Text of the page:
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Reviews posted against a business on Google appear on Google Maps, within the Google Search results, and on Google+.

The scenario is that we have a single negative review against a Google Business page (probably posted by a competitor / disgruntled former member of staff) under the guise of someone entirely unknown to the business or team (i.e. via a throwaway account).

The question is if you hit "Delete this page" on the Google Business entry, would it also delete the associated review?

The plan would be to then create a new Business Page that is free of the negative review.

I want to check this before doing so, just in case the review will linger on in some form, and to prevent the need for going through the business page claim process again.

I also want to try to avoid having to ask legitimate customers to write reviews against the business to help drown out the single negative review. Having no reviews would be the best outcome.

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    Trying to remove a bad review just looks shadier still. If I were you, I would just respond to the review in a non-combative professional manner and then forget about it. People understand that trolls exist. – JamesRyan Dec 9 '15 at 17:21
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    EEEK... Having no reviews would be the best outcome. sounds like bad business practices to me, reviews are valuable, both negative and positive. You should also be aware that reviews are a HUGE SEO ranking factor both on Google Plus and 3rd parties, and especially if its a local business. Additionally, you should also be aware that deleting your Google business page will likely harm your local and national rankings due to Google's local algorithms which is heavily interwebed with Google Plus. Simply recreating the page may not restore weight gained from the previous page. – Simon Hayter Dec 9 '15 at 19:34
  • Please know that outlier negative reviews are rather simple to detect via an algorithm. Google can and will ignore these outlier reviews. Believe it or not, it is a simple mathematical calculation. You can also honestly address the review. Do this professionally. Addressing the review allows Google to review the review and remove it entirely. This does happen. – closetnoc Sep 24 '19 at 15:35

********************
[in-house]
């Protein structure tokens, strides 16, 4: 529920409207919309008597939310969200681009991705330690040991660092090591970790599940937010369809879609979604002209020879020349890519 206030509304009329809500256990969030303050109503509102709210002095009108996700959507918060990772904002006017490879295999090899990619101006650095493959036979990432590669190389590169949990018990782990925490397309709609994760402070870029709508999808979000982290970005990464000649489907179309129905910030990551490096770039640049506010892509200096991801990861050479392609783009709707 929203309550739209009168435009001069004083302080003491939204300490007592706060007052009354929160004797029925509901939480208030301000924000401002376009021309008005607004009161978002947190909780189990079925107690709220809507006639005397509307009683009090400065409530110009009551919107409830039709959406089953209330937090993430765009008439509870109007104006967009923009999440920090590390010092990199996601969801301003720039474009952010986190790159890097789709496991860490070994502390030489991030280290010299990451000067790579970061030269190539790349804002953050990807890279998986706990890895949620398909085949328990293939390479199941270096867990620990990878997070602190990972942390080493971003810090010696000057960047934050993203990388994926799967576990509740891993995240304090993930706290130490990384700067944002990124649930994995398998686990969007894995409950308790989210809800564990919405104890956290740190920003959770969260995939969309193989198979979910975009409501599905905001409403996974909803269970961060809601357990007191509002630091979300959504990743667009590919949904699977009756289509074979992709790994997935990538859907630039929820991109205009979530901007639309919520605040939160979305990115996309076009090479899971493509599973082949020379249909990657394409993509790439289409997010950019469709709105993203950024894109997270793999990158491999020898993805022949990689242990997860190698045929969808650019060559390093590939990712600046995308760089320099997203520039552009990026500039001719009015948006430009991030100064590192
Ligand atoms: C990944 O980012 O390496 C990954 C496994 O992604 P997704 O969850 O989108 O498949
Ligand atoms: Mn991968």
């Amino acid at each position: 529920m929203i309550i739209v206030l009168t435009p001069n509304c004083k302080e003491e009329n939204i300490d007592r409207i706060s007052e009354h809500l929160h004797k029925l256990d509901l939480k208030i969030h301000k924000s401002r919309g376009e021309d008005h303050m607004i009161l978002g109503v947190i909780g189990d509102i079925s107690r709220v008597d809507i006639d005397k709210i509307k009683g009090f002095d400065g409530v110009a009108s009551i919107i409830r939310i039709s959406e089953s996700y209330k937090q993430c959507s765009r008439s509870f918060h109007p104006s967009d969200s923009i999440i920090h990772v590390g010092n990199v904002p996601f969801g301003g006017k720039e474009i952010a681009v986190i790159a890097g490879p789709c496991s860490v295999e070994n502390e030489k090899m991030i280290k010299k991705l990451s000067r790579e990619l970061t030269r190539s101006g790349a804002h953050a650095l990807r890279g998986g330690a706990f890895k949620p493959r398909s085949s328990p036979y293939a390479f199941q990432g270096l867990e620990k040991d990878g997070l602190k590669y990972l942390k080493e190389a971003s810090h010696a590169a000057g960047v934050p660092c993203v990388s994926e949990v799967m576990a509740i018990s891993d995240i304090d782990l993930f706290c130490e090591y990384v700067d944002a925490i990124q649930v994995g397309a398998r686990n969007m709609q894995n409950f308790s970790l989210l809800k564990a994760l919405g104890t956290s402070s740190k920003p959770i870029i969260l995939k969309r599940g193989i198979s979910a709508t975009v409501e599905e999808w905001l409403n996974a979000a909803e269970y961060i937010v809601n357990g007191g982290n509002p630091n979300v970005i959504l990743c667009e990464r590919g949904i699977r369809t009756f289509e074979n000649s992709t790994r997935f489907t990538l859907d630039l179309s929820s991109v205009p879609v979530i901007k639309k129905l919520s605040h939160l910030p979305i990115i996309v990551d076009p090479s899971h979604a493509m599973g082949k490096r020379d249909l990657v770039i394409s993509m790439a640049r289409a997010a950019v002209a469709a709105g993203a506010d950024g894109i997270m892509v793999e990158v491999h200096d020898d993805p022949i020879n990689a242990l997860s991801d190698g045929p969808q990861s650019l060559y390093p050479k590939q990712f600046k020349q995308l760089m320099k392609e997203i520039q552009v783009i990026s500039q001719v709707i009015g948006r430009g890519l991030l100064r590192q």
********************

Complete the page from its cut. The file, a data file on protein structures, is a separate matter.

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First, you state the negatives are from competitors. Have you looked at who is posting the reviews and how have you determined it to be competitors? The reason for this is simple; if you are having a customer issue and you do not deal with it, all the advice on fixing this is not worth the time of writing it.

If you believe it is competitors, for me it would come down to how many negative reviews versus positive reviews. If there are 5 plus negative and no positive, changing your places account could be positive except that...you competitors did it before why would they not do it when you change it?

Get the good reviews from your customers and help them post them. Once you do, you will move some of the negative down. On any of the negative, leave them be - do not respond unless it is really causing the business a problem. The more you respond, the more you will invite others and rebuttal.

Second, When you delete a business page, you don't actually delete it, rather you delete your ownership of the business page. It will stay in Maps for quite some time until Google cannot find any corresponding data to say the business exists.

You can mark it permanently closed, remove all and any references to it online and it will fade away, how long, not entirely sure.

If it was a duplicate or an old address, you can ask business support to mark as Moved to your new business page.

https://support.google.com/business/contactflow

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Just ignore it.

Also, for those wondering if you can delete a maps listing because you are being spammed constantly. Here is your answer.

There is no REAL way to delete a maps listing. Even if you "follow the instruction" that people will copy and paste (like you can't read already) they still hang on to it all.

You don't get ownership over your listing/content like you do on other platforms.

SEO comes naturally with choosing a good domain, relative text, and tagging photos. Simple really.Providing good services/products will raise your SEO. If it's a competitor, don't sweat it. Who cares. Honestly, if you have enough good reviews, the public will see what's going on.

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